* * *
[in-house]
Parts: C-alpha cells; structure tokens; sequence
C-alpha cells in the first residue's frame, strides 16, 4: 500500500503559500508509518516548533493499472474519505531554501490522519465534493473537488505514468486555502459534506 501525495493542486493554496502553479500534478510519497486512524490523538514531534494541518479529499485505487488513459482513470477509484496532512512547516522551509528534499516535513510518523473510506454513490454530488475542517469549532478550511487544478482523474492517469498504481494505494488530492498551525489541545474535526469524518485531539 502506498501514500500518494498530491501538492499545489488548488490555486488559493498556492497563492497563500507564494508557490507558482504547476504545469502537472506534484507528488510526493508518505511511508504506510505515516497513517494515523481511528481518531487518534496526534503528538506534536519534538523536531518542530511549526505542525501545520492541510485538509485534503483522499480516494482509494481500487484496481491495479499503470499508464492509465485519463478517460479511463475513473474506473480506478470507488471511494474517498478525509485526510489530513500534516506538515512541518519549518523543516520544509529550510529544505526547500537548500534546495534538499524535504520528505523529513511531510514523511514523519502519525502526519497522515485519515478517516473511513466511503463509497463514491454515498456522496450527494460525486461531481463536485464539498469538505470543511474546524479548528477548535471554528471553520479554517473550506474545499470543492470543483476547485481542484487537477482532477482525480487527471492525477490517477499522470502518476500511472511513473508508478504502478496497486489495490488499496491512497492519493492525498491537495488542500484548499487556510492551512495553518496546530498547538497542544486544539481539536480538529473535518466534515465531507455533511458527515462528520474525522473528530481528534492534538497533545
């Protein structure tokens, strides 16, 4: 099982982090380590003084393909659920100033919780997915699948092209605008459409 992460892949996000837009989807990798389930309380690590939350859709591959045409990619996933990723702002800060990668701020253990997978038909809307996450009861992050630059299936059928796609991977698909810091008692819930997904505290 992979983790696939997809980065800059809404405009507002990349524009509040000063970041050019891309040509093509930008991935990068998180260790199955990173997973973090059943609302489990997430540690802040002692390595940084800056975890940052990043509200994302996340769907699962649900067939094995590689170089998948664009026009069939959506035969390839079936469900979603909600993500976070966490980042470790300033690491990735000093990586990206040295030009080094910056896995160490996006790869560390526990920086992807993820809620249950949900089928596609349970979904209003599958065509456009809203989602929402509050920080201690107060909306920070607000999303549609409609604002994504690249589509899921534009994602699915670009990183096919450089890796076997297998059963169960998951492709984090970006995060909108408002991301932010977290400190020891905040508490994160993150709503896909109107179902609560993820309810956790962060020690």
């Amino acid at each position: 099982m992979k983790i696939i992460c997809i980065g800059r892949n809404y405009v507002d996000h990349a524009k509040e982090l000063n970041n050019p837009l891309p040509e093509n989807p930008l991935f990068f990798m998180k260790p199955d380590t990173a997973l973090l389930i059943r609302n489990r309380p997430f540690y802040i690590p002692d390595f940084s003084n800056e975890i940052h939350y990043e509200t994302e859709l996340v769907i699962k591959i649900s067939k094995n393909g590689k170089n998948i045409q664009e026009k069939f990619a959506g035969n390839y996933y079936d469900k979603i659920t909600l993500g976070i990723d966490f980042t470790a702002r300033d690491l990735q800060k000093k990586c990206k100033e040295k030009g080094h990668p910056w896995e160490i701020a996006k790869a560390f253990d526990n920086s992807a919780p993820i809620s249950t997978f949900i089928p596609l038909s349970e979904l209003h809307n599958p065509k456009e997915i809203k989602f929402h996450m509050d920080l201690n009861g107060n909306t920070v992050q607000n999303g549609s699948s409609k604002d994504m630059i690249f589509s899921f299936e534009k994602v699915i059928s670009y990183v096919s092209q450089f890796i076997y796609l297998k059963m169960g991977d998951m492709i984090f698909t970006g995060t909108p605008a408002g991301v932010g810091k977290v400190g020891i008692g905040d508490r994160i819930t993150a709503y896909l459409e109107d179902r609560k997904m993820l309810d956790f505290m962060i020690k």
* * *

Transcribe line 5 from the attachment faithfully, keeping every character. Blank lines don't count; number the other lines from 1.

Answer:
């Amino acid at each position: 099982m992979k983790i696939i992460c997809i980065g800059r892949n809404y405009v507002d996000h990349a524009k509040e982090l000063n970041n050019p837009l891309p040509e093509n989807p930008l991935f990068f990798m998180k260790p199955d380590t990173a997973l973090l389930i059943r609302n489990r309380p997430f540690y802040i690590p002692d390595f940084s003084n800056e975890i940052h939350y990043e509200t994302e859709l996340v769907i699962k591959i649900s067939k094995n393909g590689k170089n998948i045409q664009e026009k069939f990619a959506g035969n390839y996933y079936d469900k979603i659920t909600l993500g976070i990723d966490f980042t470790a702002r300033d690491l990735q800060k000093k990586c990206k100033e040295k030009g080094h990668p910056w896995e160490i701020a996006k790869a560390f253990d526990n920086s992807a919780p993820i809620s249950t997978f949900i089928p596609l038909s349970e979904l209003h809307n599958p065509k456009e997915i809203k989602f929402h996450m509050d920080l201690n009861g107060n909306t920070v992050q607000n999303g549609s699948s409609k604002d994504m630059i690249f589509s899921f299936e534009k994602v699915i059928s670009y990183v096919s092209q450089f890796i076997y796609l297998k059963m169960g991977d998951m492709i984090f698909t970006g995060t909108p605008a408002g991301v932010g810091k977290v400190g020891i008692g905040d508490r994160i819930t993150a709503y896909l459409e109107d179902r609560k997904m993820l309810d956790f505290m962060i020690k």